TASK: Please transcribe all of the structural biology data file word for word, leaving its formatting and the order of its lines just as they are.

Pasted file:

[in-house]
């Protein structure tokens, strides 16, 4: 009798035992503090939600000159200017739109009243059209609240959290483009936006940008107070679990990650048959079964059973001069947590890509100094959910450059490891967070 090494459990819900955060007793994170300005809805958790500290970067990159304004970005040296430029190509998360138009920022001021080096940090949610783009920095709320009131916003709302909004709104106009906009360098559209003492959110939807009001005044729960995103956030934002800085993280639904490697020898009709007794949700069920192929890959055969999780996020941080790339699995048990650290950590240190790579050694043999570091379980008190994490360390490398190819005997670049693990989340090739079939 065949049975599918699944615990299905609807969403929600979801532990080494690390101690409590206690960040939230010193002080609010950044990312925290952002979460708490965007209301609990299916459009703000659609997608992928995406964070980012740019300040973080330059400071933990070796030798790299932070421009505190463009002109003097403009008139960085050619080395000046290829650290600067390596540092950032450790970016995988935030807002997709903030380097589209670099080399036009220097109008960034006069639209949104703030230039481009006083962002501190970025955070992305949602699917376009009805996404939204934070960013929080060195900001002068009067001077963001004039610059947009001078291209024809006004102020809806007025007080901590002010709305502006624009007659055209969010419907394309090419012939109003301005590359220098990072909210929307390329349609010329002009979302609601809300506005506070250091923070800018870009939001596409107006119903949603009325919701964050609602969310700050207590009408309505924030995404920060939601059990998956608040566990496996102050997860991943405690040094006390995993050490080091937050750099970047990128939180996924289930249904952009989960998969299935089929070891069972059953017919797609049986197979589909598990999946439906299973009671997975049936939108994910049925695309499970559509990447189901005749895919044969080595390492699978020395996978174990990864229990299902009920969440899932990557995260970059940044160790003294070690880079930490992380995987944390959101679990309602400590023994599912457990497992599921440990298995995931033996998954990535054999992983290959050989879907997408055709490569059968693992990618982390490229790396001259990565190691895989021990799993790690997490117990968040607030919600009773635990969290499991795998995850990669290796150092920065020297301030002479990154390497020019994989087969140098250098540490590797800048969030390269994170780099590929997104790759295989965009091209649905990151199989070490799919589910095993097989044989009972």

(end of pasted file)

[in-house]
């Protein structure tokens, strides 16, 4: 009798035992503090939600000159200017739109009243059209609240959290483009936006940008107070679990990650048959079964059973001069947590890509100094959910450059490891967070 090494459990819900955060007793994170300005809805958790500290970067990159304004970005040296430029190509998360138009920022001021080096940090949610783009920095709320009131916003709302909004709104106009906009360098559209003492959110939807009001005044729960995103956030934002800085993280639904490697020898009709007794949700069920192929890959055969999780996020941080790339699995048990650290950590240190790579050694043999570091379980008190994490360390490398190819005997670049693990989340090739079939 065949049975599918699944615990299905609807969403929600979801532990080494690390101690409590206690960040939230010193002080609010950044990312925290952002979460708490965007209301609990299916459009703000659609997608992928995406964070980012740019300040973080330059400071933990070796030798790299932070421009505190463009002109003097403009008139960085050619080395000046290829650290600067390596540092950032450790970016995988935030807002997709903030380097589209670099080399036009220097109008960034006069639209949104703030230039481009006083962002501190970025955070992305949602699917376009009805996404939204934070960013929080060195900001002068009067001077963001004039610059947009001078291209024809006004102020809806007025007080901590002010709305502006624009007659055209969010419907394309090419012939109003301005590359220098990072909210929307390329349609010329002009979302609601809300506005506070250091923070800018870009939001596409107006119903949603009325919701964050609602969310700050207590009408309505924030995404920060939601059990998956608040566990496996102050997860991943405690040094006390995993050490080091937050750099970047990128939180996924289930249904952009989960998969299935089929070891069972059953017919797609049986197979589909598990999946439906299973009671997975049936939108994910049925695309499970559509990447189901005749895919044969080595390492699978020395996978174990990864229990299902009920969440899932990557995260970059940044160790003294070690880079930490992380995987944390959101679990309602400590023994599912457990497992599921440990298995995931033996998954990535054999992983290959050989879907997408055709490569059968693992990618982390490229790396001259990565190691895989021990799993790690997490117990968040607030919600009773635990969290499991795998995850990669290796150092920065020297301030002479990154390497020019994989087969140098250098540490590797800048969030390269994170780099590929997104790759295989965009091209649905990151199989070490799919589910095993097989044989009972």